The indiscriminate and increasing use of testosterone is of concern to the medical community. Multiple risks can arise from the misuse of testosterone, from stroke and heart problems to worsening behavior and psychological disorders.
Experts note that in recent years there has been an exponential increase in testosterone use, both prescribed and illegally. According to the American, Brazilian and European societies of endocrinology, there has been a more than 200% increase in testosterone prescriptions in 10 years. The expectation of the person seeking the male hormone is to have improved libido, ambition, and vitality, as well as decreased body fat and increased muscle mass. What few know is that the benefits of hormone therapy tend to occur only in those who actually have low testosterone levels, to begin with.
Both the excessive demand and the significant increase in testosterone prescriptions by physicians have become a matter of concern for the medical community, whether in fact these drugs would be used when necessary, that is with a proven hormone deficiency, whether recreational use and aesthetics were responsible for these increases. Men who are most likely to have low testosterone are those who are obese, or over 50 to 60 years old, or previously used anabolic steroids.
Indiscriminate use of testosterone and its derivatives, especially when used above normal levels in men, can cause stroke, heart attack, thrombosis – especially if they have blood thickening, a consequence almost always present with the use of testosterone, spread of prostate cancer and various behavioral problems such as irritability, physical violence and sexual promiscuity. “That’s why every patient needs to be evaluated. Because if testosterone levels are normal, the man would not have the promised benefits,” warns Flávio Cadegiani, Endocrinologist, Master and Doctor (PhD) in Clinical Endocrinology by Unifesp / EPM.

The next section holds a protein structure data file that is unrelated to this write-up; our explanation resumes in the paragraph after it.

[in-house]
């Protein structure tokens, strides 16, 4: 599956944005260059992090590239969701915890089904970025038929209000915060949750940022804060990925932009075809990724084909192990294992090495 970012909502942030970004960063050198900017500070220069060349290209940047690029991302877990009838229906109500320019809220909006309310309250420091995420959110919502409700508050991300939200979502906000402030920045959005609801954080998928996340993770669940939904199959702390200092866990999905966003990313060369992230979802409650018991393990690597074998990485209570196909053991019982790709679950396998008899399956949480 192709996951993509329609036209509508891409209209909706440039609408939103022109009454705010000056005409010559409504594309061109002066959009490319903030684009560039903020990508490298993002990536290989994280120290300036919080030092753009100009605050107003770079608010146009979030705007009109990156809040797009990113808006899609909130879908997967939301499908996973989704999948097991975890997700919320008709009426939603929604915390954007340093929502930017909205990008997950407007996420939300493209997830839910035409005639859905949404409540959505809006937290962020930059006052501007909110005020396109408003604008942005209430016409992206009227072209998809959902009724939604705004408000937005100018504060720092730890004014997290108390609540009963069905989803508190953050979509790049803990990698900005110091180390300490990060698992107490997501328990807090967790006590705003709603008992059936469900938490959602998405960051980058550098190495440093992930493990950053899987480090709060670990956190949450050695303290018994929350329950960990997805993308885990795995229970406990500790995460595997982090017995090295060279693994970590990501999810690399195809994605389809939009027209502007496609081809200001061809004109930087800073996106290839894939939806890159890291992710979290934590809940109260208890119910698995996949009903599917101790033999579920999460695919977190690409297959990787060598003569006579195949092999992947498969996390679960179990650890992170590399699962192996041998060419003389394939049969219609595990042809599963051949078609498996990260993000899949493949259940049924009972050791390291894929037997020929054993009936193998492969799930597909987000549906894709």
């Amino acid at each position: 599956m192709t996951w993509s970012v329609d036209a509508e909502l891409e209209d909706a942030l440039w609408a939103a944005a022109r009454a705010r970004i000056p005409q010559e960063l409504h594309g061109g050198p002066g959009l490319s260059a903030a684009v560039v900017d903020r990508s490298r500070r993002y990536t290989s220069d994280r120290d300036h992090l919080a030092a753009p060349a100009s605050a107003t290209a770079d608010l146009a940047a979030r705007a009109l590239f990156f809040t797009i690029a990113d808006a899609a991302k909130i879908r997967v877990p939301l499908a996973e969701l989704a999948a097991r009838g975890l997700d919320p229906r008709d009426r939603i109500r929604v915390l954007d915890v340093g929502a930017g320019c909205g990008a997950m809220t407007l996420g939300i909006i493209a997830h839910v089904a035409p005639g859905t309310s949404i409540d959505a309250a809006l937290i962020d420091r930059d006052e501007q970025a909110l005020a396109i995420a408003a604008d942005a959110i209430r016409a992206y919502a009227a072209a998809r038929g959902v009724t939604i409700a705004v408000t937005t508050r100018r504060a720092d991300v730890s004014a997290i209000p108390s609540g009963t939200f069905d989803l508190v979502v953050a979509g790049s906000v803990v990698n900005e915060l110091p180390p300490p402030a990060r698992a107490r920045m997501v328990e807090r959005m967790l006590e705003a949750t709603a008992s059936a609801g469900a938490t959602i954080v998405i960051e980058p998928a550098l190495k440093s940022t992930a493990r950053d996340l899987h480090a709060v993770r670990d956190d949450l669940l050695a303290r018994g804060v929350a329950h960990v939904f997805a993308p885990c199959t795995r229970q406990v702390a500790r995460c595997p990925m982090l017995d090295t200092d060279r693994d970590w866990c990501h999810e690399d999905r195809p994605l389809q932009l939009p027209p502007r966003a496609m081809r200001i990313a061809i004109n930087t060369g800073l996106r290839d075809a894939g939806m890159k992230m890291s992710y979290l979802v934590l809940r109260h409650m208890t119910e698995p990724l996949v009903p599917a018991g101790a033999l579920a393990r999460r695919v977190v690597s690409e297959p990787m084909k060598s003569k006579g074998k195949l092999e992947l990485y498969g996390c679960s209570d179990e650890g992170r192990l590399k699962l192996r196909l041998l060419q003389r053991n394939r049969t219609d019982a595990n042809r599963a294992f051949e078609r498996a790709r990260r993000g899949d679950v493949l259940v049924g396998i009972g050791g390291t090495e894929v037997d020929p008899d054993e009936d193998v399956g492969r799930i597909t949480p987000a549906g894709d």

For the Endocrinologist Flávio Cadegiani, there are eight major reasons that can explain the rapid increase in hormone use.
A more accurate diagnosis – “Much of the rise in the testosterone prescription was due to both the exponential increase in the number of testosterone tests requested and the increased suspicion by physicians that certain symptoms, even if not typical, could be caused by low testosterone. In the past, patients with low testosterone were treated in psychiatry because they did not have the correct diagnosis,” says Cadegiani.
The obesity epidemic – According to the doctor, the growing epidemic of obesity has boosted the prevalence of low testosterone levels. Anywhere from 30% to 90% of obese men may have hypogonadism, which is the name given to low testosterone in men, depending on Body Mass Index (BMI). “The more obese, the greater the chance of having low testosterone, and often the drop in testosterone leads to additional weight gain, leading to a vicious cycle, an endless snowball,” he explains.
The aging population – Men’s aging leads to reduced testosterone production as an expected effect of aging. But unlike in the past, older people now demand a better quality of life, performance, independence, cognitive activity, and most of all, to enjoy this phase of their life. “Older people have a high prevalence of low testosterone, and often can benefit from using it,” he explains.